Teachers who don’t fully understand exam access arrangements risk letting their students down – and could even be breaking the law, argues Kate Sarginson
As the academic year comes to an end, subject teachers can start to relax somewhat as the bulk of their work is done – specifications completed, past papers practised, revision classes taught, pupils prepared, study leave commenced; there is nothing left to do but hope that the candidates put in the work that they need to, and for a favourable paper. Musings about how their students will fare come results day in August may even start to be replaced with thoughts of sunnier climes; that much longed-for holiday. But for SENCOs, the summer term is one of the busiest – their workload increases as they take on the crucial role of overseeing and providing access arrangements during examination season, which is itself the culmination of work that has been taking place throughout the academic year.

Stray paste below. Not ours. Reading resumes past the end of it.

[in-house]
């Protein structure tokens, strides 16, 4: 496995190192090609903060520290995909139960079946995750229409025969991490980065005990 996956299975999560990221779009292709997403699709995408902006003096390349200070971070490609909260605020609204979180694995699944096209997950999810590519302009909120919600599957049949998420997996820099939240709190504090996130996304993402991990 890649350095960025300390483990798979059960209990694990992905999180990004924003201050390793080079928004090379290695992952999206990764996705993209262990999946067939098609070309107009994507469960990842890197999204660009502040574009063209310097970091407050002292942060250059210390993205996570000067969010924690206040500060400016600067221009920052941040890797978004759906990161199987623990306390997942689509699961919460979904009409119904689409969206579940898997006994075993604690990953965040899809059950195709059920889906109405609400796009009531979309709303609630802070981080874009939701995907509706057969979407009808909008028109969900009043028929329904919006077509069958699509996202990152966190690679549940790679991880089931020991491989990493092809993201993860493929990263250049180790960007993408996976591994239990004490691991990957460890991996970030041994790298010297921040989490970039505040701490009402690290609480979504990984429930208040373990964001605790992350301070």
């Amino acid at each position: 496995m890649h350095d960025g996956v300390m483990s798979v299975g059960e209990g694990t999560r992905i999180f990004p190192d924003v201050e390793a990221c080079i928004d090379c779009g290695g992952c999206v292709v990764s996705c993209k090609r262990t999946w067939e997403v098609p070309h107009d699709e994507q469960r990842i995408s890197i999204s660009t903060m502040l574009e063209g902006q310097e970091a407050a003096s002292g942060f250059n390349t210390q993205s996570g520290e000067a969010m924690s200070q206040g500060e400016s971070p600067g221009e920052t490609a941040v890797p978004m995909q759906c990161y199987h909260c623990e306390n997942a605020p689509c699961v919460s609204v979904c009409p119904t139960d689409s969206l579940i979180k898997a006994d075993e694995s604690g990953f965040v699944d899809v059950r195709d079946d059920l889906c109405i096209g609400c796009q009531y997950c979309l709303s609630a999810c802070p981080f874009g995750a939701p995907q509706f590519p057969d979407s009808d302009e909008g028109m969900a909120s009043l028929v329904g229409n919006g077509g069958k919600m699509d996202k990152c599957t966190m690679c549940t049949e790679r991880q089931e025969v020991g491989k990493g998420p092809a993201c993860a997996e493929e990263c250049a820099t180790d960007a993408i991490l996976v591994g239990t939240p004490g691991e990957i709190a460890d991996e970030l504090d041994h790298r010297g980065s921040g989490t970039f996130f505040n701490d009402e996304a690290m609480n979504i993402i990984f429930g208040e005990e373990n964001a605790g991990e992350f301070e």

Formally referred to as ‘concessions’, support in exams used to carry an allure of special allowances which were believed to be easily secured by a forceful parent grasping a well written letter in their hand stating what their child ‘needed’ when exams were looming. ‘Access arrangements’ is a linguistic change to reflect the shift towards ensuring a level playing field by which disabled candidates can gain admission to an assessment that is conducted in a fair and equitable way. Yet that message still hasn’t quite reached everyone. How many times have SENCOs had to sensitively contradict their well-meaning colleagues who have advised concerned parents that ‘the SENCO can give extra time’, or been told that a pupil ‘ needs a scribe’ because they can’t read their writing, or had a pupil that always handwrites in class appear requesting a laptop for exams?